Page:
19th November, 1984
Her Majesty Queen Elizabeth The Queen Mother
HRH Prince Charles, Prince Of Wales
HRH Princess Diana, Princess of Wales
Executive Producer: Louis Benjamin
Musical Director: Ronnie Hazlehurst
Producer: Norman Maen
After three years at Drury Lane,the Royal Variety Performance returned to the Victoria Palace for only the third time in its history. The show was attended by the Queen Mother, Prince Charles and for the first (and only) time, Princess Diana, who were all treated to a theme of 'Comedy Tonight' - an appropriate theme in a theatre where the Crazy Gang had starred for many years. Indeed, the warm-up from Barry Humphries, Eric Sykes and Spike Milligan, was in Crazy Gang style, and later, Bernie Winters and Leslie Crowther starred as Flanagan and Allen.
Roy Hudd, Paul Daniels and Ronnie Corbett, all well-used to Royal Variety Shows, showed their mastery of comedy on the stage, while two young comedy stars Robert Lindsay and Emma Thompson performed with members of the Me and My Girl cast.
The evening had the best possible end when Max Bygraves serenaded the Queen Mother.
It probably came as a consolation to young performers to fine that even a comic as seasoned as Roy Hudd, can get just a tiny bit jittery about appearing in a Royal Variety Performance. In 1984 he went on to deliver a marvelous monologue by Keith Waterhouse and Willis Hall about a policeman walking home off-duty when he passes Buckingham Palace and sees a girl running across the courtyard minus one item of footware 'to wit - a glass slipper'. It was a wonderful piece and went down extremely well, particularly with the Prince of Wales who said to Roy Hudd after the show, "Don't laugh, I know policeman like that!" - all of which made the twenty circuits Roy made of the Victoria Palace, as he went through his lines, more than worth the anxiety.
Backstage, Spike Milligan, was in great form in his dressing room, telling stories and joking with friends, The only distraction to the constant flow of Milligan-isms was the tannoy carrying the show up from the stage, but Spike soon dealt with that, ripping it from the wall and then saying. "Right - maybe I can get to the tag of this one now."
At the presentation after the show, he asked the Prince of Wales whether he had enjoyed the show, adding, "I've had a word with the missus. She said she enjoyed it."
The heir to the throne said that he had enjoyed the show very much as well. When the time came for the Royal party to leave, Prince Charles, said to Spike, "Goodbye Milligoon."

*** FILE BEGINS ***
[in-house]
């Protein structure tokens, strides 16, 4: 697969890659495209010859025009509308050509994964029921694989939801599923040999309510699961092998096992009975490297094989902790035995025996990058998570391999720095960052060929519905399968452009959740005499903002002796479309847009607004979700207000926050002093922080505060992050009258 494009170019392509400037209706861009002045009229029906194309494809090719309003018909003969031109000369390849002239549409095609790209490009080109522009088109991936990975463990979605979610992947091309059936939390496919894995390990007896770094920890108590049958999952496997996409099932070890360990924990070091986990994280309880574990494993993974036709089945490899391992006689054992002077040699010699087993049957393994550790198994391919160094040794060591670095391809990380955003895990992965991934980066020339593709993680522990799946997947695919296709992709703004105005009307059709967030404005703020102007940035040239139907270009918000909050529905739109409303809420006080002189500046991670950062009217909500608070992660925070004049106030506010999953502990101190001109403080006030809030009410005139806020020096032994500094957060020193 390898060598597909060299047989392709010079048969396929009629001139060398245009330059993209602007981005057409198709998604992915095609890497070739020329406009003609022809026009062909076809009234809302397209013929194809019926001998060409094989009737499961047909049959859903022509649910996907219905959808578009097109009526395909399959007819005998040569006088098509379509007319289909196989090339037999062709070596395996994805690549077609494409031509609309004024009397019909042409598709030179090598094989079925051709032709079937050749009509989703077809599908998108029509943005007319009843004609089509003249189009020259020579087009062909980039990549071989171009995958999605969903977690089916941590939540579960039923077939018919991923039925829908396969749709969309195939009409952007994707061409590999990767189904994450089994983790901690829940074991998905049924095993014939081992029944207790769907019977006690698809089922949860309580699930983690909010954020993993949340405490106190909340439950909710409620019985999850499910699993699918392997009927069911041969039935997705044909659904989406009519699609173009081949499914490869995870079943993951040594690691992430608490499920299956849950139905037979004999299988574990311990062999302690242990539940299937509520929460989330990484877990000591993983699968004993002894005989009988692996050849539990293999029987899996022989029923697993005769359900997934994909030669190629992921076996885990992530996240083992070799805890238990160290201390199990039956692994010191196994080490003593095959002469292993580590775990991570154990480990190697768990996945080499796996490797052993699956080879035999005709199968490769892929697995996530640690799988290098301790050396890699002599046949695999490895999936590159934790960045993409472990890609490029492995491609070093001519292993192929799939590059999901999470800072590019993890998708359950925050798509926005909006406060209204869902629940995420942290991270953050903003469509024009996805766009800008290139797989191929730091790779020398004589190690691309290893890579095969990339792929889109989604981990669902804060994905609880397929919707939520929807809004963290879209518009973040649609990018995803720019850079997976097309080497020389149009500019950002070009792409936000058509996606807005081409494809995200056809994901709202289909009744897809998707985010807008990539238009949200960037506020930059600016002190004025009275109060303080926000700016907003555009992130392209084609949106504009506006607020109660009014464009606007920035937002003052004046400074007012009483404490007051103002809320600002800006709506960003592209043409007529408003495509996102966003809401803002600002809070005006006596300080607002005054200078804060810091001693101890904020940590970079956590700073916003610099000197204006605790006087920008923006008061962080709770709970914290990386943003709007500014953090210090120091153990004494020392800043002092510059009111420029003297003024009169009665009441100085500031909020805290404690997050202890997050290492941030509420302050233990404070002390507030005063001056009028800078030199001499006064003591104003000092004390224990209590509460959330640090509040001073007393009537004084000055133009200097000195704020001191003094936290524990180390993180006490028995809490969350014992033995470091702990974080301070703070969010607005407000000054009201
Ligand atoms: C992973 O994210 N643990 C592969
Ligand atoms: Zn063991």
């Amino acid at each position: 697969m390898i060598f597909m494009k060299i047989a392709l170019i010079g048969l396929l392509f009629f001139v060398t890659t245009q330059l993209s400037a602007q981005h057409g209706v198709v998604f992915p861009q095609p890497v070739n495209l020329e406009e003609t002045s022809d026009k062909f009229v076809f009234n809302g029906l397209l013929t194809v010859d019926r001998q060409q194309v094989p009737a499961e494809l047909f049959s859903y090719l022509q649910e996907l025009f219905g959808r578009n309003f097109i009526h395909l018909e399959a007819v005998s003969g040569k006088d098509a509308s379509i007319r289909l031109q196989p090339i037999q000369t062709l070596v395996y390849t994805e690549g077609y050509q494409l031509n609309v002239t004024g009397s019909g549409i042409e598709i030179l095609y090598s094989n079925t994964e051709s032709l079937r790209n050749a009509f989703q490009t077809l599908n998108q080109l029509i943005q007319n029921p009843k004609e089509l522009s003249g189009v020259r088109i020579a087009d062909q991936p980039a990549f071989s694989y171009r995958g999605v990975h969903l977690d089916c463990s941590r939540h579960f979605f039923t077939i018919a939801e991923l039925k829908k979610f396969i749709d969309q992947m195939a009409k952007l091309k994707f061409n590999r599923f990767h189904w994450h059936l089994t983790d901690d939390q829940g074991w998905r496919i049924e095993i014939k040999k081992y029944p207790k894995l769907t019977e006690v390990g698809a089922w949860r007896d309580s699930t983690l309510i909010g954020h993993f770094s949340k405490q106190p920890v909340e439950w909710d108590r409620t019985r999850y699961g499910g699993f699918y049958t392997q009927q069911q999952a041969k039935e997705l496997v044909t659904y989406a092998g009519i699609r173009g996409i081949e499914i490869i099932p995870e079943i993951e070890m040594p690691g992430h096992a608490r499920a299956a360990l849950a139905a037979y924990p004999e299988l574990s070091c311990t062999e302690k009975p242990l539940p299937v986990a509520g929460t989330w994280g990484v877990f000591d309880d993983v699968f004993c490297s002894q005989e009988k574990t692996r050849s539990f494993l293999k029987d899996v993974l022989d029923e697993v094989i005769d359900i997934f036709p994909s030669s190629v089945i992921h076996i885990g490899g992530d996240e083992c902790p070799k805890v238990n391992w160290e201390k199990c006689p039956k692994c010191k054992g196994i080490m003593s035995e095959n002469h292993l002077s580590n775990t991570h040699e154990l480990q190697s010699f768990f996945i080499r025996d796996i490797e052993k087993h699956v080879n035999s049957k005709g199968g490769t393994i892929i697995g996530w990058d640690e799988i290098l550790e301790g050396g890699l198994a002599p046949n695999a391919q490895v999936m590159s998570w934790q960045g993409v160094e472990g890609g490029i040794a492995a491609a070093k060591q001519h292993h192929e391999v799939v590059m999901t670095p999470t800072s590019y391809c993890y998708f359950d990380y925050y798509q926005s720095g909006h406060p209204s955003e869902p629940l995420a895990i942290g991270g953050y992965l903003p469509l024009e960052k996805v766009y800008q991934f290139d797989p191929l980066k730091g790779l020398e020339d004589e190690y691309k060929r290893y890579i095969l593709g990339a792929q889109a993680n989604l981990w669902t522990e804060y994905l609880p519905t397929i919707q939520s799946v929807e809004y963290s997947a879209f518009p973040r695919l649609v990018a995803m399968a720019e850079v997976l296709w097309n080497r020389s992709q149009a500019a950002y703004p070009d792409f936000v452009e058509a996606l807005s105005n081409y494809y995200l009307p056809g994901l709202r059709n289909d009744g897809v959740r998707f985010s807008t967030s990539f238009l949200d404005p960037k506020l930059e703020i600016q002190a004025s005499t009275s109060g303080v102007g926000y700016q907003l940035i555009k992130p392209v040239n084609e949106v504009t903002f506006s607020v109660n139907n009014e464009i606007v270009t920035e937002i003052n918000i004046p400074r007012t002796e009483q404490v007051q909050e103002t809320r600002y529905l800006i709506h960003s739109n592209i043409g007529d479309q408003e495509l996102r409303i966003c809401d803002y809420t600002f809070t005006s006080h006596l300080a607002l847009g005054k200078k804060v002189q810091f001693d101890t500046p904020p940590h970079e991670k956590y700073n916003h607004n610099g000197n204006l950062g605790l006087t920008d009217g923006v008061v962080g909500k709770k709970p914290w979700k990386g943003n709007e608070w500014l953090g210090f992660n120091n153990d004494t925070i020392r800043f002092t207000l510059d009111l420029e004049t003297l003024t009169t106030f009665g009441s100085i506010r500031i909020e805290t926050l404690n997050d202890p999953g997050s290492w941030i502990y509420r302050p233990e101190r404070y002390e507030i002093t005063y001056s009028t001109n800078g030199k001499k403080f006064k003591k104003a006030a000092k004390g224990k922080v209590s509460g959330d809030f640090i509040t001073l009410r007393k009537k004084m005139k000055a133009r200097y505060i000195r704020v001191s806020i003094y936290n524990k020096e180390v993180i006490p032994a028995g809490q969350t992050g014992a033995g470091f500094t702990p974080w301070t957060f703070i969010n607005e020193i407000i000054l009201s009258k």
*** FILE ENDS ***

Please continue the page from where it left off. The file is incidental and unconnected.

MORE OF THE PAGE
"Goodbye trainee King" called Spike as the prince walked away. "You're for the tower, Milligan," he said, turning with a huge grin, before leaving to join the princess.
Constructing an all-comedy show is not as easy as it may seem, or as the ratings suggest (this one went straight to number one). There's no telling how things will go, and for the presenter and director the worst aspect is running time, which can go seriously awry without a firm hand - even if it feels like a wing and prayer at times.
As with all Royal Variety Performances there was great goodwill and support in this one. Writing in the programme, Louis Benjamin remarked, "For instance, in what business, other than show-business, would you phone all the way to Australia to ask such a celebrated personage as Dame Edna Everage to do a mere ninety-second spot and get an instant "Delighted Possum" from Barry Humphries? Or get so many big names who usually take the stage for fifty minutes or more, settle for just one minute or two and in the case of one particular star - who will be witnessed if you watch the Royal arrival closely - agree to appear without actually doing anything or saying anything!"
The wonder of technology made it possible to view Torville and Dean's latest dance routine. The ice dance number was recorded in Australia and transmitted to the show via satellite. The skaters flew over especially (although not by satellite) to be introduced to the Royal Party.
Anthony Gatto was one of the youngest artistes to be asked to appear at the Royal Variety Performance. A precocious juggler. Anthony twirled hoops and batons almost as big as himself. The audience must have wondered if they were seeing things as they scanned the Royal Box. Dame Edna Everage, housewife superstar, was holding court there and had to be persuaded to vacate the premises!
Max Bygraves - Host
Master Anthony Gatto
The Bell Ringers
Les Dennis & Dustin Gee
Harvey and The Wallbangers
On Your Toes
Members Of The "Me And My Girl" Company
19th November, 1984
Victoria Palace Theatre, London